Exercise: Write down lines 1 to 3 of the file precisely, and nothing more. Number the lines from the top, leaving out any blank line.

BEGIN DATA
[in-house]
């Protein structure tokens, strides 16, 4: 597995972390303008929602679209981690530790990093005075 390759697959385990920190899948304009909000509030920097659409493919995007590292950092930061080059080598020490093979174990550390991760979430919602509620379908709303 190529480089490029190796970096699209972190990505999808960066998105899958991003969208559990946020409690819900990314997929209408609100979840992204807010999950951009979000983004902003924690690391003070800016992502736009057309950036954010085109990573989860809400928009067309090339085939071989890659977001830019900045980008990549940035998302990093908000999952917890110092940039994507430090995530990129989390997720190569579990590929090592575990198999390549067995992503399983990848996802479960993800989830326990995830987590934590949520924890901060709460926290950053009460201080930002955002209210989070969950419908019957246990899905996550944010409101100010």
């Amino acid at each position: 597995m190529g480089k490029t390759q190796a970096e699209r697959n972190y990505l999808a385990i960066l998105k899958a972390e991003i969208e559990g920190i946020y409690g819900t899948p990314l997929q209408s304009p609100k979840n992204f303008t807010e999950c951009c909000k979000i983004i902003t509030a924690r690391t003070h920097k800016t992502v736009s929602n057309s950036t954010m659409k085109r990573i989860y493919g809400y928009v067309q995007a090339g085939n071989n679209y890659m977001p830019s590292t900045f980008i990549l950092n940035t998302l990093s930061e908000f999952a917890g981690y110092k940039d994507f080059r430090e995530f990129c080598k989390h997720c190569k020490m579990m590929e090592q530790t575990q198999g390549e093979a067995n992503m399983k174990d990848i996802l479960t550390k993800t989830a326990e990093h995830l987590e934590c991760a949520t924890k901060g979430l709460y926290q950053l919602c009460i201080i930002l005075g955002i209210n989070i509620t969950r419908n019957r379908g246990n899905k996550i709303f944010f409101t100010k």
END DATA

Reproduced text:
[in-house]
């Protein structure tokens, strides 16, 4: 597995972390303008929602679209981690530790990093005075 390759697959385990920190899948304009909000509030920097659409493919995007590292950092930061080059080598020490093979174990550390991760979430919602509620379908709303 190529480089490029190796970096699209972190990505999808960066998105899958991003969208559990946020409690819900990314997929209408609100979840992204807010999950951009979000983004902003924690690391003070800016992502736009057309950036954010085109990573989860809400928009067309090339085939071989890659977001830019900045980008990549940035998302990093908000999952917890110092940039994507430090995530990129989390997720190569579990590929090592575990198999390549067995992503399983990848996802479960993800989830326990995830987590934590949520924890901060709460926290950053009460201080930002955002209210989070969950419908019957246990899905996550944010409101100010």
């Amino acid at each position: 597995m190529g480089k490029t390759q190796a970096e699209r697959n972190y990505l999808a385990i960066l998105k899958a972390e991003i969208e559990g920190i946020y409690g819900t899948p990314l997929q209408s304009p609100k979840n992204f303008t807010e999950c951009c909000k979000i983004i902003t509030a924690r690391t003070h920097k800016t992502v736009s929602n057309s950036t954010m659409k085109r990573i989860y493919g809400y928009v067309q995007a090339g085939n071989n679209y890659m977001p830019s590292t900045f980008i990549l950092n940035t998302l990093s930061e908000f999952a917890g981690y110092k940039d994507f080059r430090e995530f990129c080598k989390h997720c190569k020490m579990m590929e090592q530790t575990q198999g390549e093979a067995n992503m399983k174990d990848i996802l479960t550390k993800t989830a326990e990093h995830l987590e934590c991760a949520t924890k901060g979430l709460y926290q950053l919602c009460i201080i930002l005075g955002i209210n989070i509620t969950r419908n019957r379908g246990n899905k996550i709303f944010f409101t100010k």